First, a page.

AUTOMATIC FILE STORAGE AND SHARING

Described embodiments enable the automatic uploading and sharing of objects via a content management system (CMS). A user of a client device may request to share an object via a user interface. Prior to the request, the object may be stored in a storage location of the client device that is not synchronized with the CMS. In one embodiment, client software detects a “click-and-drag” operation of an object and provide a sharing element into which an object may be dropped for sharing. The CMS receives the sharing request and may automatically initiate a sharing process comprising receiving the object from the client device, storing the object in the CMS, generating a link to the object, and sending the link to indicated or pre-determined recipient(s). In various embodiments, the objects are synchronized with the CMS and/or organized according to various object parameters within a directory of the CMS.

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Description

CROSS REFERENCE TO RELATED APPLICATION

This application is related to U.S. patent application Ser. No. 13/217,944, filed Aug. 25, 2011, and titled “FILE SHARING VIA LINK GENERATION”, the contents of which are hereby incorporated by reference.

BACKGROUND

The described embodiments generally relate to sharing information among devices, and particularly to automatically storing and synchronizing files on a content management system and sharing a link to the synchronized files.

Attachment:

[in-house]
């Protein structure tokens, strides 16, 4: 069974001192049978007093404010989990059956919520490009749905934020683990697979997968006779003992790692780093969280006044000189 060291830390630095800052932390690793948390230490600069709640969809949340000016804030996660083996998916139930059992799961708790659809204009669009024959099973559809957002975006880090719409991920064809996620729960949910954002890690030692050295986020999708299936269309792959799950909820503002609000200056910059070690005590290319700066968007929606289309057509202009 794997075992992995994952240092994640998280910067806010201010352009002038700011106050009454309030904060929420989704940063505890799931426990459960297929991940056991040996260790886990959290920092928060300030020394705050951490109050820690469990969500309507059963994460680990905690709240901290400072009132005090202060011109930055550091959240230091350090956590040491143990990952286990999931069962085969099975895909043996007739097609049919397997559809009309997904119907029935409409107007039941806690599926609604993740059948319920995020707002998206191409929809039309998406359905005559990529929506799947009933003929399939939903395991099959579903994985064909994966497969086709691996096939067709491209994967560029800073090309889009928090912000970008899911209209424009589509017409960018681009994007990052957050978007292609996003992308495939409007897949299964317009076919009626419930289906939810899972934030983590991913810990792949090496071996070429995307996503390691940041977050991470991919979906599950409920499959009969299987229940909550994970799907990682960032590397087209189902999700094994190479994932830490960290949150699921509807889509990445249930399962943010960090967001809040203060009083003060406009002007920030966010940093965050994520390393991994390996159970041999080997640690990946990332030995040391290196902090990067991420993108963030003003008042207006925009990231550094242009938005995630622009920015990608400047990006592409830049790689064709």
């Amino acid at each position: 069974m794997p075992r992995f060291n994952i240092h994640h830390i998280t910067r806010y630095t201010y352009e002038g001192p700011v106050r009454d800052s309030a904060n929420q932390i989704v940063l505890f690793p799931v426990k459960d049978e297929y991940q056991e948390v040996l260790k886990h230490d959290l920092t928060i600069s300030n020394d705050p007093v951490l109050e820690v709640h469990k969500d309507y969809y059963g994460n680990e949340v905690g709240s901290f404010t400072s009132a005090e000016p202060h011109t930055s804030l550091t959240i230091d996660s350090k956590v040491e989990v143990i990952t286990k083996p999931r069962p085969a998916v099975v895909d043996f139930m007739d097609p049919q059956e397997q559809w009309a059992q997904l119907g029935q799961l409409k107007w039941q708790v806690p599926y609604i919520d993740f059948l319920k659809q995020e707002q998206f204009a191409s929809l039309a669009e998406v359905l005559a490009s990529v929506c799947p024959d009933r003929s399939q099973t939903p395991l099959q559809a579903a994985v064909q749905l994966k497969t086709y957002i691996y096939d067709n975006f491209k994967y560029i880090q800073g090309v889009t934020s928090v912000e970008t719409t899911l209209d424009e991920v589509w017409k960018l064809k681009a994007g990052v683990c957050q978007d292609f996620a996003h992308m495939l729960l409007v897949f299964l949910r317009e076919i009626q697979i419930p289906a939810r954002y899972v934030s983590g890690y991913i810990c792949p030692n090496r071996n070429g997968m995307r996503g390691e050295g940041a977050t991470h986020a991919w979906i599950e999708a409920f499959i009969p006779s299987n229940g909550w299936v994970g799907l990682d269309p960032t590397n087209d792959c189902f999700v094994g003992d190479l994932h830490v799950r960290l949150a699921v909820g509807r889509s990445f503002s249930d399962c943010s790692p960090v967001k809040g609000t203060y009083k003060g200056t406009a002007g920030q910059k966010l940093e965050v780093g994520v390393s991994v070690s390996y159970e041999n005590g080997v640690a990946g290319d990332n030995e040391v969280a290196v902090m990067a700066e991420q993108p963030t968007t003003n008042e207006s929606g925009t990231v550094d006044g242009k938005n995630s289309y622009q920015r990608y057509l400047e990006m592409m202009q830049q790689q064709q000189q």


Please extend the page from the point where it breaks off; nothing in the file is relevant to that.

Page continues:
Some content management systems permit devices to synchronize files with the content management system and other devices. A device stores a local copy of files. When files are added, deleted, and edited on the device, these modifications are sent to the content management system for storage and synchronization with the other devices. Users of content management systems may share files stored on a content management system, but sharing files via a content management system can be complicated and time consuming. For example, a user may have to download a local copy of the file from the content management system and then provide the file to others, for example as an e-mail attachment.

SUMMARY